In her own words, Jiang states, ‘ The completion of a good porcelain piece relies not only on complicated processes and exquisite techniques, but also on the potter’s ability to convey the material’s internal life. Only then will the piece be full of freshness and spirit’ (Jiang; 2012).

Francesco Ardini from Italy chatting with Jiang at the
Yingge museum Cafeteria.

What follows are extracts in the artists words, as transcribed in the Handbook of the 2014 Taiwan Ceramics Biennale, describing Jiang’s creative intent in producing the work for the curated exhibition tiled, Ceramics NOW: Art, Design and Digital Materialities, held at the Yingge Museum.

It is appropriate that this series is the first work that one sees when entering Exhibition Hall 304, as it serves as an introduction to some of the key issues of this Glocal Identities section. The artist is fascinated with the beauty of industrial processes, in particular the slip-casting of everyday utilitarian wares. Jiang notes that while we perceive everyday ceramics as positive forms, each of them is cast from a mold, which constitutes the negative form.1 Her series 'Useful & Useless2' contains both anthropomorphic and zoomorphic vessels and works that reference their moulds. These moulds have been transformed into sculptures that evoke the positive / negative binary relationship.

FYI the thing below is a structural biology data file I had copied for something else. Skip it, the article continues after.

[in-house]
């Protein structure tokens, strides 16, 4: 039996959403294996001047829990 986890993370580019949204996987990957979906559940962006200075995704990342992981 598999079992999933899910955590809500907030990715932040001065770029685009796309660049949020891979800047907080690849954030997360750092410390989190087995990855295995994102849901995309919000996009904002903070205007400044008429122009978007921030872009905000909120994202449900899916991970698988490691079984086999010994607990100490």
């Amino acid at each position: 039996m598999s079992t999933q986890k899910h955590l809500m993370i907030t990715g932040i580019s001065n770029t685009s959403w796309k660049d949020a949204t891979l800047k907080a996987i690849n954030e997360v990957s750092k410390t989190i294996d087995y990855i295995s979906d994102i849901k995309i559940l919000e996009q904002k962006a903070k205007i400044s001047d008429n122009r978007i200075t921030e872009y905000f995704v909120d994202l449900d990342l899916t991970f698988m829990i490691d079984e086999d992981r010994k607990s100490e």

Useful & Useless2
 2012 8 pieces Max. 11.5×8.2×30.5cm Installation 100×16×30.5cm
Porcelain, slip casting, oxidation firing to 1280°C, electric kiln - image above. 
Many objects used in our daily lives are produced through casting moulds. We see them as a positive form, but in fact, each of them is casted from a mould, a negative form. My work Useful &Useless not only emphasizes on the personalized vessels, but also transforms some parts of the moulds to be an independent form to express the beauty of rationality of industrial products. 
In 'Useful & Useless2' (image above) Jiang places the sculptural mould and vessel in an intimate relationship. The positive and negative spaces between the objects echo the central concern of the work and amplify the tension of the relationships between the individual elements. This deliberate mise en abyme2 is an exploration of the relationship between the 'mould' and the 'moulded.' In symbolic terms, the series may be seen to be a reflection on contemporary culture in China. The dense social matrix of Chinese culture is being rapidly moulded and transformed by rampant capitalist development and the adoption of a consumer life-style. The work encourages us to ask, what is useful and what is useless in this collective maelstrom.
1. Jiang, Y. (2014) 'Useful & Useless', TCB Handbook, p.49.
2. The French term mise en abyme does not have an exact English equivalent, but refers to the process whereby an oeuvre is represented within another work of the same type, or within itself, for example by encrusting the same image. A loose translation is 'mirror effect'.

Tea Tray1, 2, 4
 2009 Installation 224×58×26cm
Porcelain, throwing, slip casting, reduction firing to 1300°C, gas kiln, oxidation firing to 780°C, electric kiln - images above and below.
The Tea Tray series originates from traditional Chinese tea culture. Putting a series of human figure teapots, jugs, and cups together on a big tray conveys the meaning of gathering and communication between people, which is deeply embedded in Chinese tea culture.